Diabetes is a major public health problem -- an epidemic -- in the United States.
One out of 10 people over the age of 20 now has diabetes -- primarily Type 2 or "adult onset" diabetes -- and the disease is rapidly increasing. This increase has been particularly striking in the several Southeastern states comprising what the Centers for Disease Control and Prevention calls the "Diabetes Belt."
In Kentucky, for example, one out of eight people now has the disease, a frightening fact. Even more frightening is the fact that 25 percent of those with diabetes do not know they have the disease!
If this epidemic is not interrupted, by 2050 about one out of three people in this country will have diabetes. For minorities, that figure will be closer to one out of two.
Diabetes itself poses a significant health problem, but the real burden of the disease is its complications.
These complications are BAD: Blindness, Amputations and Dialysis. The high blood sugar levels characteristic of diabetes, plus the effects of high blood pressure and elevated cholesterol levels, damage both small and large blood vessels. Over time, those with diabetes frequently go blind, have a toe or foot amputated, lose the functioning of their kidneys and then frequently die of a stroke or heart attack.
The cost of diabetes is staggering. In 2025, the annual direct and indirect cost of diabetes to the country is projected to exceed $500 billion.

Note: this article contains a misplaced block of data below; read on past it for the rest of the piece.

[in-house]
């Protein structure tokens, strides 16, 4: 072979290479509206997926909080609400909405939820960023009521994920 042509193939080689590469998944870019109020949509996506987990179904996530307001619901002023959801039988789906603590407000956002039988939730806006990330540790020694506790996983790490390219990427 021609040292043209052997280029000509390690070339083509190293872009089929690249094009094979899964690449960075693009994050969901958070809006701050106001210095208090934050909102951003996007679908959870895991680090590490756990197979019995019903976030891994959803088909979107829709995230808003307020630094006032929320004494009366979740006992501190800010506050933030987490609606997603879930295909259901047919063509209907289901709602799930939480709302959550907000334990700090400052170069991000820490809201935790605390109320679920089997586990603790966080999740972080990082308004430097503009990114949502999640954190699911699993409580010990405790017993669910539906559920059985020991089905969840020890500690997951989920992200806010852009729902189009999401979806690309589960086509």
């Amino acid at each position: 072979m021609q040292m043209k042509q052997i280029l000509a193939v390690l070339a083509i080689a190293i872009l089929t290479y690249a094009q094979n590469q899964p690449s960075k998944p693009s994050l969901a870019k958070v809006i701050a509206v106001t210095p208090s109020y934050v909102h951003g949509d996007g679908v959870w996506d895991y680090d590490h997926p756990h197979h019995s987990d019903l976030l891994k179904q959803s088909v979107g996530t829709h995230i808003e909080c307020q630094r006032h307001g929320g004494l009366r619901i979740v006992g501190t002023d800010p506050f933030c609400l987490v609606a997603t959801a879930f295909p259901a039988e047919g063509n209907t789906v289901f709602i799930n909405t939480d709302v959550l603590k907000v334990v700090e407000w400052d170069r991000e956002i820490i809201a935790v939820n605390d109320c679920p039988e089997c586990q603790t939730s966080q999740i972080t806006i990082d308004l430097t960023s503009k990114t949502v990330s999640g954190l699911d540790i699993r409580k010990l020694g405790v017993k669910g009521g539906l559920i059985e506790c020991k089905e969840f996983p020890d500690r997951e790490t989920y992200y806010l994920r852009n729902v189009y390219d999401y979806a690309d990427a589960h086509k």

Here's what we need to do about this epidemic.
First, we need to focus on primary prevention of the disease, and that means stressing proper nutrition and regular exercise. Early childhood is the time to begin good dietary habits, and the conscious selection of food for school snacks and lunches provides an excellent opportunity for establishing these habits.
With young people and adults, a structured program of weight loss and exercise can prevent the onset of diabetes among about half of the overweight population that has elevated but not diabetic levels of blood glucose.
At the community level, we need active engagement by local health departments and officials interacting with the population. We recommend the creation of broad-based community diabetes control and prevention councils, with health providers, business leaders and teachers, along with diabetes patients and their advocates.
At the state level, we need mandatory screening of all adults, and compulsory reporting of all new cases of diabetes to a state diabetes registry.
Strong support from the federal government must be provided for these efforts, and for local health departments.
Diabetes prevention will require a significant change in the behavior of patients, health providers, communities and government.
This will not be easy, but the current fragmented way in which we deal with diabetes is not working.
It is long past time for greater public recognition of the grave threat that the diabetes epidemic poses -- and for a rational, coordinated response to it.
Gilbert Friedell and Isaac Joyner are the co-authors of The Great Diabetes Epidemic: A Manifesto for Action. They can be reached at firstname.lastname@example.org.
Copyright Gilbert Friedell and Isaac Joyner.
Photo: Flickr user Tony Alter, creative commons licensed.